In his TED talk Chris Abani says “Language complicates things; we often think that language mirrors the world in which we live. I find that’s not true. Language actually makes the world in which we live”
Do you agree? I’m on the fence, I find that this would be situational, if not a matter of perception. I can see where one may infer that language doesn’t always portray a particular world as it truly is, because that would differ based on the one giving us the particular language. But, how would language make “the world in which we live”? Does language deserve that much credit? Or is it that there is a universal language that does indeed shape us and world we live in? There is no denying that language is important; it’s how we learn of faraway places and people we’ve never experienced ourselves. But whose language are we learning from?
When I hear the word Africa the words that come to mind are: Unknown, deadly, culturally rich, resilient, beauty, spears, untamed wild, and escape.
I’m okay with my list, I don’t know much about Africa, and what I do know I’ve read from the prospective of others. I can safely say that the day I read Heart of Darkness is the day I started questioning my education. Why is this a required piece? I won’t dare to not admit to Conrad’s talent as a writer, but why do I want to sit and analyze the droll and racist ramblings of a man of his time?
“I had no idea of the conditions, he [the harlequin] said: these heads were the heads of rebels. I shocked him excessively by laughing. Rebels! What would be the next definition I was to hear? There had been enemies, criminals, workers—and these were rebels. Those rebellious heads looked very subdued to me on their sticks.” -Joseph Conrad in “Heart of Darkness”
Good book, bad representation.
Chinua Achebe’s book “Things Fall Apart” was rather entertaining and enlightening. I’m not much a fan of the writing style, but I enjoyed what I learned from the novel. I mean, yes, it was a sad novel. It was like a domino effect of bad things constantly happening one after the other.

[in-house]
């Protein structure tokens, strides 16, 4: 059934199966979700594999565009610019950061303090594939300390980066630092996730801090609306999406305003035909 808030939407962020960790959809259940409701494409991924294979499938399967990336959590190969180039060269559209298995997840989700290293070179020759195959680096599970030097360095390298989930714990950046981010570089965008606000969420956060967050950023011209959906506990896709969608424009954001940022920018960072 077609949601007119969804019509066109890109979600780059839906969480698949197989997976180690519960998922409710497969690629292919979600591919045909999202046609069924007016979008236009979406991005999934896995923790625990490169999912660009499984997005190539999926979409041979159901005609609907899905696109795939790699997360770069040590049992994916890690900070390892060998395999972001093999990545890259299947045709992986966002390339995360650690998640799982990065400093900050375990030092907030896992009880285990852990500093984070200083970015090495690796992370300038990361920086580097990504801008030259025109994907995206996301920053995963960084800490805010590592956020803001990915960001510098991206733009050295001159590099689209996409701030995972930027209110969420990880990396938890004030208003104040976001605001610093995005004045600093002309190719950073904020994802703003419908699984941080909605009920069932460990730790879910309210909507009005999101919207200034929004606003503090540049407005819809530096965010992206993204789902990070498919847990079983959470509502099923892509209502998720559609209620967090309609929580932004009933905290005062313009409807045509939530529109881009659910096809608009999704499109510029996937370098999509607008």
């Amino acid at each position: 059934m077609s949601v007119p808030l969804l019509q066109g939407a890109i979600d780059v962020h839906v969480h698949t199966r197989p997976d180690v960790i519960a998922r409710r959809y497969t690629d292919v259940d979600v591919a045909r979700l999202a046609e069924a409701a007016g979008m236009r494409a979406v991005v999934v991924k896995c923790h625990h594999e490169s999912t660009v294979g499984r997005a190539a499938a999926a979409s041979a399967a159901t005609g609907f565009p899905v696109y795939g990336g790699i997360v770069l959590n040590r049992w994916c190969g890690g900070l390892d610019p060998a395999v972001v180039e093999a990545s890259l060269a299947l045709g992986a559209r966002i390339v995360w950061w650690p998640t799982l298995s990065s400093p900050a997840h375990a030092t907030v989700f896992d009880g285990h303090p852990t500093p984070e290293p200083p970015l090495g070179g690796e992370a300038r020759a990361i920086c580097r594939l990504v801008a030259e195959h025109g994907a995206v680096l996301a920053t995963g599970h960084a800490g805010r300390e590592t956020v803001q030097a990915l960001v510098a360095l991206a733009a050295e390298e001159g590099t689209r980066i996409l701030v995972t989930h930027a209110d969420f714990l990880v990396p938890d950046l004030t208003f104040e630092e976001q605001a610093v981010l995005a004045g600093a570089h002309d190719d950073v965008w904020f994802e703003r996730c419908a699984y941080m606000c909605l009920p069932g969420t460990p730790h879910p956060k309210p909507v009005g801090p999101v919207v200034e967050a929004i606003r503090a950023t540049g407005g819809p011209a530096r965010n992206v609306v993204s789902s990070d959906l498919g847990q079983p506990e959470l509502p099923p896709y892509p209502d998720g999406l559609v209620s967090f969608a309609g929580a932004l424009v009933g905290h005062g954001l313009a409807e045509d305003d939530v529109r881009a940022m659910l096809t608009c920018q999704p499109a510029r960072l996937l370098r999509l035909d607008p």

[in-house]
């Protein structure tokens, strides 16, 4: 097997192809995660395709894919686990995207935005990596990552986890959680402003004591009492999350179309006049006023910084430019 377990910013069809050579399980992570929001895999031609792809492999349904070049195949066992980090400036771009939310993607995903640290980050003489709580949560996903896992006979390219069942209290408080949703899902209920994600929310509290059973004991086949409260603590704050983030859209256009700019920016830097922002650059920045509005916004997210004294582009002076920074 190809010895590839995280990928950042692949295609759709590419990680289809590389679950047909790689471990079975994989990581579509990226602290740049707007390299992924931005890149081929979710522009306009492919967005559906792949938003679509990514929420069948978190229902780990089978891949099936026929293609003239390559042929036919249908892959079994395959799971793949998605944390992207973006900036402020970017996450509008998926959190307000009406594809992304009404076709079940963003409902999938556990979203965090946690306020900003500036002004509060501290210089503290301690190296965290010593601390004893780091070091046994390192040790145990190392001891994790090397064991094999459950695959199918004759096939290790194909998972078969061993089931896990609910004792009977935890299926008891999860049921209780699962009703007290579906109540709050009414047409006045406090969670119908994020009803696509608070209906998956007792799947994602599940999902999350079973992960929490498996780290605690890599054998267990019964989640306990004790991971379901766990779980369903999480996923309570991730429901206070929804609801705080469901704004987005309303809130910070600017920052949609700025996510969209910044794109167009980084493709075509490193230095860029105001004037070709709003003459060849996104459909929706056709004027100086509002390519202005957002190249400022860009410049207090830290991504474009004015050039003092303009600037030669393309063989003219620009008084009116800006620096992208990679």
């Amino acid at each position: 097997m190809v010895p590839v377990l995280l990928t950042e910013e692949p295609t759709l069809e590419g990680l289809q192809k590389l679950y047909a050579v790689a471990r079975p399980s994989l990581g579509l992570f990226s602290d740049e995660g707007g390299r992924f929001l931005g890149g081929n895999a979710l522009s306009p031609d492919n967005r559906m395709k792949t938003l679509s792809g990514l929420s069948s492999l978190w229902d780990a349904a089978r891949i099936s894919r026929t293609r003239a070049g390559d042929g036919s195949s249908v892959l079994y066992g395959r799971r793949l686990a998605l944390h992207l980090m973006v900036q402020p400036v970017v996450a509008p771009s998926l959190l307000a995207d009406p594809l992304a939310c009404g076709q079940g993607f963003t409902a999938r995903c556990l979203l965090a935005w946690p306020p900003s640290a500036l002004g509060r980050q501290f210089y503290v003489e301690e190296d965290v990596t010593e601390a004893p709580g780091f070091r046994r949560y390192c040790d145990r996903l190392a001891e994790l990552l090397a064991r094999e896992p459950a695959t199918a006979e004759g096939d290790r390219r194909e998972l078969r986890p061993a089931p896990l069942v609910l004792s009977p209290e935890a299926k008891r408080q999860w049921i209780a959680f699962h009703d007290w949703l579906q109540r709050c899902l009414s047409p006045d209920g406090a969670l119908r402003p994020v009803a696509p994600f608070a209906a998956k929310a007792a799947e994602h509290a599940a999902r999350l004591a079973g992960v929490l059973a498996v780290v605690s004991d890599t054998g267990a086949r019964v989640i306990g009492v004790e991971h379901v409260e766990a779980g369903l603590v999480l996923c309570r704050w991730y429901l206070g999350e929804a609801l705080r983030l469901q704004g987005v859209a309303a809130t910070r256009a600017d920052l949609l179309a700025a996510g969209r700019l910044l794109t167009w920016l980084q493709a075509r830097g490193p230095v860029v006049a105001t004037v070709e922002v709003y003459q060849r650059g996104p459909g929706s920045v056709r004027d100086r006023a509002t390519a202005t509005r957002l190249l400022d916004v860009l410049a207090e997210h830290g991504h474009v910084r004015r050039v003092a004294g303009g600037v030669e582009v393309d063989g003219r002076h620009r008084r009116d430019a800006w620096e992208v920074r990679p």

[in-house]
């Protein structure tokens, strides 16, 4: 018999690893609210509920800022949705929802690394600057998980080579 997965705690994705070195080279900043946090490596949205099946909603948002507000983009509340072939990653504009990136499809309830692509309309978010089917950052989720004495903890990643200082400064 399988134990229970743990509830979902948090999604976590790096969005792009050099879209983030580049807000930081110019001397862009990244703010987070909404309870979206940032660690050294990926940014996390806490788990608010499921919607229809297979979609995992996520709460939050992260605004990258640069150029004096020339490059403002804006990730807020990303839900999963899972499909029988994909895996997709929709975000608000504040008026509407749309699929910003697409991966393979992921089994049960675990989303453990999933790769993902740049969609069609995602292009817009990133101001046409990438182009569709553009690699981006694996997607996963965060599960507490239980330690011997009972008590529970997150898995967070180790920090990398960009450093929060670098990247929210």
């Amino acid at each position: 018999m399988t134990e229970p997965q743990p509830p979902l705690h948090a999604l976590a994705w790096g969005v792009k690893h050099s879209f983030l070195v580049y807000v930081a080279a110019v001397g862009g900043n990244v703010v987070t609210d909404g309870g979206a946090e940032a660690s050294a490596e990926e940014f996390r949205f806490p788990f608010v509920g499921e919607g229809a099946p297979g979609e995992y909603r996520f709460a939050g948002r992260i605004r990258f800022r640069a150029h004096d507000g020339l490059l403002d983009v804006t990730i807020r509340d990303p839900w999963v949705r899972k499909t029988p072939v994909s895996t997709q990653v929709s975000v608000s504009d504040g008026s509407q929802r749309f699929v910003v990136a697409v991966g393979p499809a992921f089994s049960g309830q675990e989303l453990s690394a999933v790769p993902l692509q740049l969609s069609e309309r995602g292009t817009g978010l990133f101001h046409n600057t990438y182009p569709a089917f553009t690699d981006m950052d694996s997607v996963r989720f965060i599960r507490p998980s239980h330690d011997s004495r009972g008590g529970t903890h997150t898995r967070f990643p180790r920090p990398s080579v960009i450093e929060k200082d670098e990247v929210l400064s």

A domino effect of tragedy.
Okonkwo is by far my favorite character. Mostly because it is from his struggle that I gained one of the most important lesson of the novel; what is cowardice? What is strength?
Okonkwo was known as a great and respected leader in his tribe. Doing all that was expected, and more, at a young age. All driven to escape being compared to his father. By circumstances of -their- life Okonkwo adopts two children from a neighboring town, one of which was Ikemefuna. A boy who is later sentenced to death and murdered…with the help of the man he loved as a father, and worse, a man who claimed to love his as a son: Okonkwo.
The novel from there spirals into Okonkwo’s life of unfortunate events; accidental murder -not to be confused with the intentional one-, exile, colonization, loss of his son to Christianity, imprisonment, murder again, and finally suicide. Quite the life. I found it incredibly ironic that Okonkwo was beside himself to not end up like his “coward and lazy” father, but at the end ended up being someone of worse character; a coward with no regard for loyalty or love or strength to do what was right.
Intriguing was the role colonization played in the novel as well. For the tribes in Achebe’s novel colonization wasn’t about civilized living or correcting “savagery” but, rather, it was about strangers from afar imposing their lifestyle, forcibly.
I think this is where language plays an important role, but more so: Mr. Meanen was my 8th grade language arts teacher and I remember him making us chant “know your source. Know your source. Know your source” over and over and over. Until we learned to know our source.
I remember days when I was taught Heart of Darkness, and more infuriatingly, days where I was taught about colonization. Colonization was painted as a favor the colonized did for those who didn’t know any “better.”
These days I am after the story of the hunted, rather than that of the hunter. I truly want to understand the hunt.